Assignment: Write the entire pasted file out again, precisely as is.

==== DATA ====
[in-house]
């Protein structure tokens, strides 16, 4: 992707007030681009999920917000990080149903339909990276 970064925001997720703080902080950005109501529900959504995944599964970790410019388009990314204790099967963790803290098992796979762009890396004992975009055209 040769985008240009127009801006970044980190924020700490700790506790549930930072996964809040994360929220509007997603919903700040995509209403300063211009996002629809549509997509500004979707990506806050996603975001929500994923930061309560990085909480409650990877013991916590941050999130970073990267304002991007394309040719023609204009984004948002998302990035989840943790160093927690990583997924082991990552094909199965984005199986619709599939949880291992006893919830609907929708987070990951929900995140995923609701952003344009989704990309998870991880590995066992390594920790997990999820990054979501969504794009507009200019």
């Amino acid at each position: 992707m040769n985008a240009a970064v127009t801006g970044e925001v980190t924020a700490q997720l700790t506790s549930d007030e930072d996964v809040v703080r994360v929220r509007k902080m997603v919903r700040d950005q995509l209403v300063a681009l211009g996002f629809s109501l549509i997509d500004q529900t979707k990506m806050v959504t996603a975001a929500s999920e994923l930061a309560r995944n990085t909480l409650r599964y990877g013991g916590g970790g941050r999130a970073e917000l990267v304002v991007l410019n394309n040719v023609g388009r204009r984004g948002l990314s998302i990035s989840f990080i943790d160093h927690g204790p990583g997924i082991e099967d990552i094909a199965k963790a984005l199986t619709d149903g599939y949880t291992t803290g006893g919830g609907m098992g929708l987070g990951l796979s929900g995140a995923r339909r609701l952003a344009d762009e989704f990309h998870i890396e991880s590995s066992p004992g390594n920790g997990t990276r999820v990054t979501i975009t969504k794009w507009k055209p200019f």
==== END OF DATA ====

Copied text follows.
[in-house]
């Protein structure tokens, strides 16, 4: 992707007030681009999920917000990080149903339909990276 970064925001997720703080902080950005109501529900959504995944599964970790410019388009990314204790099967963790803290098992796979762009890396004992975009055209 040769985008240009127009801006970044980190924020700490700790506790549930930072996964809040994360929220509007997603919903700040995509209403300063211009996002629809549509997509500004979707990506806050996603975001929500994923930061309560990085909480409650990877013991916590941050999130970073990267304002991007394309040719023609204009984004948002998302990035989840943790160093927690990583997924082991990552094909199965984005199986619709599939949880291992006893919830609907929708987070990951929900995140995923609701952003344009989704990309998870991880590995066992390594920790997990999820990054979501969504794009507009200019």
């Amino acid at each position: 992707m040769n985008a240009a970064v127009t801006g970044e925001v980190t924020a700490q997720l700790t506790s549930d007030e930072d996964v809040v703080r994360v929220r509007k902080m997603v919903r700040d950005q995509l209403v300063a681009l211009g996002f629809s109501l549509i997509d500004q529900t979707k990506m806050v959504t996603a975001a929500s999920e994923l930061a309560r995944n990085t909480l409650r599964y990877g013991g916590g970790g941050r999130a970073e917000l990267v304002v991007l410019n394309n040719v023609g388009r204009r984004g948002l990314s998302i990035s989840f990080i943790d160093h927690g204790p990583g997924i082991e099967d990552i094909a199965k963790a984005l199986t619709d149903g599939y949880t291992t803290g006893g919830g609907m098992g929708l987070g990951l796979s929900g995140a995923r339909r609701l952003a344009d762009e989704f990309h998870i890396e991880s590995s066992p004992g390594n920790g997990t990276r999820v990054t979501i975009t969504k794009w507009k055209p200019f």